by Jean-FranĂ§ois Delcamp » Mon Feb 27, 2012 9:04 am
Hello everyone, if you are new to the course, please read this message to familiarize yourself with the conditions for participating in the lessons. You should also read the first message in lesson 1, where you will find advice on how to make the most of your study time and on the methods of practising that I recommend.
Improvisation work - D01 These exercises in improvisation are to be done several times a week, for several months. Vary the volume (mf, pp, ff, p ...), timbres and rhythms. Never play the same thing twice, because it would cease to be improvisation, and would become composition.
1/ improvise on a single note (A) for 20 seconds.
impro LA - A.PNG
2/ improvise using only two notes (G - A) for 20 seconds.
impro SOL LA - G A.PNG
3/ improvise using only three notes (G - A - B) for 20 seconds.
impro SOL LA SI - G A B.PNG
4/ improvise using only four notes (D - G - A - B) for 20 seconds.
Anonyme : O bella ciao : In order to mark the beat yourself, you need to count the smallest rhythmic values out loud as you play, as indicated on the score: "1 e 2 e 3 e 4 e" ("1 and 2 and 3 and 4 and" in English). Anonyme : No le daba el sol Anonyme : Ah ! mon beau chateau ! Fernando Sor : LeĂ§on II opus 60
Key A major. The piece uses the notes of the scale of A major (A B C# D E F# G# A)
Form. This piece is in binary form: AB Each section consists of two phrases: a1 a2 b1 b2
Comparing a1 and a2, the notes are not the same. Nevertheless, the rhythm is identical. The "harmonic path" is symmetrical: from the first degree of the scale (the tonic) to the fifth (the dominant) for a1 concluding in a half cadence and from the fifth to the first for a2 concluding in a perfect cadence.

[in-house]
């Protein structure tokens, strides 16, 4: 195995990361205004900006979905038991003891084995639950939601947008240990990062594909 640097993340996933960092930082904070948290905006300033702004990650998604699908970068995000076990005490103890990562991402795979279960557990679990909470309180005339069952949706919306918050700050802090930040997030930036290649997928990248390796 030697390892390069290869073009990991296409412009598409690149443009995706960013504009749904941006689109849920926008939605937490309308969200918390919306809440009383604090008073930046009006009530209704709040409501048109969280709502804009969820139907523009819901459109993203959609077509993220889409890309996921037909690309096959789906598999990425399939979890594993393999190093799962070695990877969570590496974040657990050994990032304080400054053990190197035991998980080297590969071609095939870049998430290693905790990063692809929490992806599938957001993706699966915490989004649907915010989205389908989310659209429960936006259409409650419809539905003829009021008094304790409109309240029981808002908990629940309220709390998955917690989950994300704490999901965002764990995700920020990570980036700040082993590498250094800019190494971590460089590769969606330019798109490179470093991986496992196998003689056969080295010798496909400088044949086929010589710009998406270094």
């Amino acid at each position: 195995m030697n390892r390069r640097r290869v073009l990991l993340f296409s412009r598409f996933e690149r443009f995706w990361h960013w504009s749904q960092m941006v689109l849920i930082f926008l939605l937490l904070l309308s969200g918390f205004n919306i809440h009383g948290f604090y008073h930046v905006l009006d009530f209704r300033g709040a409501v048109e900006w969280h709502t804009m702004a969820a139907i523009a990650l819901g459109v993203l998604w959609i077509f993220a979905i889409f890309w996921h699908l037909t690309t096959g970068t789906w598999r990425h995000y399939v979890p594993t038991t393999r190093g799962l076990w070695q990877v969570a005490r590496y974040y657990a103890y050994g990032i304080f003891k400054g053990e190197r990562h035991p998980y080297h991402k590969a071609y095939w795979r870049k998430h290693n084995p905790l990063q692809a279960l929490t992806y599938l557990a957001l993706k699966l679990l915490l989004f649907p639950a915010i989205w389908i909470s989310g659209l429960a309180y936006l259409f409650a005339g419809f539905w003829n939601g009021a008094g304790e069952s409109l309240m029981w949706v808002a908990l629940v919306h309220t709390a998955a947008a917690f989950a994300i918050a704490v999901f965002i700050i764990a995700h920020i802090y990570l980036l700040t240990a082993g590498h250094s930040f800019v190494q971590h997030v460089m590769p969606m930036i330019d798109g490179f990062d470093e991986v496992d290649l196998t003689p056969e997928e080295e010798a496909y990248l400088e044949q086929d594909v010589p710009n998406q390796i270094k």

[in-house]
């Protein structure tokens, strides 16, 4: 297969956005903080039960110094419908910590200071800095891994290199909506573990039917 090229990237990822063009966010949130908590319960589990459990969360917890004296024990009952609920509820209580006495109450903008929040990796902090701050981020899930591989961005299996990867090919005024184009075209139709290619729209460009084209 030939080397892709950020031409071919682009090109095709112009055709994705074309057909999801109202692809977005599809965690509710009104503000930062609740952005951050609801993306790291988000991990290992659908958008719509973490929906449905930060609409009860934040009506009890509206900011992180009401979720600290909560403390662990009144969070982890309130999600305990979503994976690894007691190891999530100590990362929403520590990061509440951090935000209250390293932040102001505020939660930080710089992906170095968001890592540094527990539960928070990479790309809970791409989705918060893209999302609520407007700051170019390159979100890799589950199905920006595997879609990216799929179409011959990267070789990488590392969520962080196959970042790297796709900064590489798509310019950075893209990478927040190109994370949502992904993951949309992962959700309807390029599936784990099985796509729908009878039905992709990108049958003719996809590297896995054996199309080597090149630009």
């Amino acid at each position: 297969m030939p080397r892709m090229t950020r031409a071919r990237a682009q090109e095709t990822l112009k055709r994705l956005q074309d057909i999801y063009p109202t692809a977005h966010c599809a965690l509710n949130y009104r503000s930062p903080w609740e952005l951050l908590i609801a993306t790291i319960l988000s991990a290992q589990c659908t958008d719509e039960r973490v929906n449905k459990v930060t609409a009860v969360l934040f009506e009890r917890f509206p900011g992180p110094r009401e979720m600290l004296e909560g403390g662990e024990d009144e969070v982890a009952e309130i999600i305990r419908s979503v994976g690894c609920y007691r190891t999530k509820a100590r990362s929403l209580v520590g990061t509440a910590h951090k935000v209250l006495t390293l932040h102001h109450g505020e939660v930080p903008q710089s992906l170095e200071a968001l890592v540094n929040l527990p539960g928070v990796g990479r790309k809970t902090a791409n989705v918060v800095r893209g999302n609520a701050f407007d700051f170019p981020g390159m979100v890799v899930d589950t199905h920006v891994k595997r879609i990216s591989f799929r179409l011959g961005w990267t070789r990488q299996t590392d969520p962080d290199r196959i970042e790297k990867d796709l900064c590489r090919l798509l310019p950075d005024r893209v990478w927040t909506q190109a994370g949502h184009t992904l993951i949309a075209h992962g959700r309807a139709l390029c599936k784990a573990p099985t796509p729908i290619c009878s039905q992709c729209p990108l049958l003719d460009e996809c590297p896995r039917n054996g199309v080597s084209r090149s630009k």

A half cadence is where the musical phrase ends on the fifth degree of the scale. A perfect cadence is where the musical phrase ends with a sequence of the fifth followed by the first (in root position, which we'll come to later).
Only the end of the phrase differs between b1 and b2.
We say that a1 and b1 are the antecedent phrases of a2 and b2. This is more especially noticeable in section A a1 antecedent phrase: half cadence a2 consequent phrase: perfect cadence
I thank Geoff (GeoffB) who has helped in the translation of my lessons into English.
Here are my recordings. I tried using my phone instead of my computer to record them, so they aren't quite as nice in terms of video or audio quality, but I have been hard pressed for time with a busy schedule and have not been able to get the proper amount of practice or prep time in by taking time to set up my regular recording gear. I must also confess that I haven't really played the Sor study much either, which I hope to get a chance later next week.